At the March 9 school board meeting, the HISD board of trustees chose to indefinitely approve a mask requirement for all staff and students but revisit the requirement at the April 13 meeting. Following the March meeting, HISD officials conducted a contact tracing experiment March 27-April 1 in which all staff and students who tested positive for COVID-19 during that time would disclose the number of students and staff who would be designated a "close contact" with and without masks.
"When we have had real, positive cases on campus, we have pretended that no one was wearing a mask and what would happen under those circumstances to the staffing requirements at the campus? How would the campus be impacted?" HISD Superintendent Elizabeth Fagen said at the April 13 school board meeting.
The district's current close-contact standards—as defined and set by the Texas Education Agency—state that an interaction is not a close contact if both individuals are wearing masks; within 6 feet or less for less than 15 minutes; outside with proper ventilation; separated by dividers; at least two weeks from their final vaccination dose without COVID-19 symptoms; or tested positive for COVID-19 within the last three months, recovered and is not experiencing symptoms.
The effect on the district
Of the 38 cases reported the week of March 27-April 1, two staff members and 74 students were determined to be within close contact of an individual who tested positive for COVID-19. Upon close contact, staff are required to not return to campus for seven to 10 days, but students are allowed to continue attending school in person or switch to remote learning, HISD Chief Communications Officer Jamie Mount said. If a student tests positive for the virus, however, they must switch to remote learning, she said.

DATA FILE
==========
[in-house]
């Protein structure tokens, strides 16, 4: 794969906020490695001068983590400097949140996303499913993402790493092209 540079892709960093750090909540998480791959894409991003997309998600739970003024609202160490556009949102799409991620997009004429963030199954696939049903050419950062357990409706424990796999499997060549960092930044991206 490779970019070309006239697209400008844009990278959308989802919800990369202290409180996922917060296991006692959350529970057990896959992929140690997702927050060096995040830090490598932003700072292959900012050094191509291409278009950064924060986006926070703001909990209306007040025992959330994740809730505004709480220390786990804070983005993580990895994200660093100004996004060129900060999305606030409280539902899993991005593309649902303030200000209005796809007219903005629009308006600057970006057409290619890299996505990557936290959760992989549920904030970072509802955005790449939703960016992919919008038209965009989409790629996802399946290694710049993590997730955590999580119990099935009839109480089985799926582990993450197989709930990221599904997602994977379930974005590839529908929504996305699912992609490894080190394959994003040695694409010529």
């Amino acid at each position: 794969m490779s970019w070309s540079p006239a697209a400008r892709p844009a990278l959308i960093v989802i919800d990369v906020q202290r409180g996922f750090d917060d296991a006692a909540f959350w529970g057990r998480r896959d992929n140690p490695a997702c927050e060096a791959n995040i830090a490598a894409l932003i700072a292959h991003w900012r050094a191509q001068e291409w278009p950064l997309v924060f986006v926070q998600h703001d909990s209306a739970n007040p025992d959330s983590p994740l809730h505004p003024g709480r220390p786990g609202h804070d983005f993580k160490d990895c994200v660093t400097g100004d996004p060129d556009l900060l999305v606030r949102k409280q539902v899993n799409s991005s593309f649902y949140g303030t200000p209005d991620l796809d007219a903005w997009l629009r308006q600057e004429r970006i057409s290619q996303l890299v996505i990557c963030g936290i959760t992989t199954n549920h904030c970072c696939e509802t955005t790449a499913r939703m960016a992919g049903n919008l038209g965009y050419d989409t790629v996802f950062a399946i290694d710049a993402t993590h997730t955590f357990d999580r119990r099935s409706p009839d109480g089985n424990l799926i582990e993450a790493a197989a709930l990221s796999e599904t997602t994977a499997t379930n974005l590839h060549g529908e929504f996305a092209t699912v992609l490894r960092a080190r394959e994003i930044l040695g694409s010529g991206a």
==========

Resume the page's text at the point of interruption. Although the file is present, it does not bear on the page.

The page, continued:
However, the district's data showed 145 staff members and 2,339 students would have been in close contact the week of March 27-April 1 if mask policies were not in place—assuming no student or staff was wearing masks but close contact standards were in place, Mount said.
On a campus level, the data showed that the week's 38 active COVID-19 cases would have removed 23 staff members from Kingwood Park High School alone if no one was wearing masks.
Board President Robert Sitton asked district officials how 23 staff members staying home for several weeks after a close contact could affect a campus. Fagen said a loss of 23 teachers would be difficult for a campus to manage.
“Certainly, 23 staff members for 10-14 days at Kingwood Park [High School] would be a significant hardship for that campus, the staff as well as the students," she said. "Putting the load of 23 absent staff members on the rest of the staff would be very difficult—even with guest teachers as a possibility—is just not the same thing, particularly for two weeks."
Meanwhile, vaccinations among HISD staff also began increasing in late March, with more than 1,700 staff members reporting that they were vaccinated or scheduled to be vaccinated as of April 8, HISD reported. However, Mount said the contact tracing experiment was done for only the one week, so data is not available on how close contact numbers could have decreased based on ongoing vaccinations.
Trustee Keith Lapeze said the experiment helped him feel more confident in the board's vote March 9 to continue the mask mandate.
“My fear ... last board meeting was we’d have a disruption without the masks," he said. "This data helps me feel better about the decision the board made about keeping the masks for right now."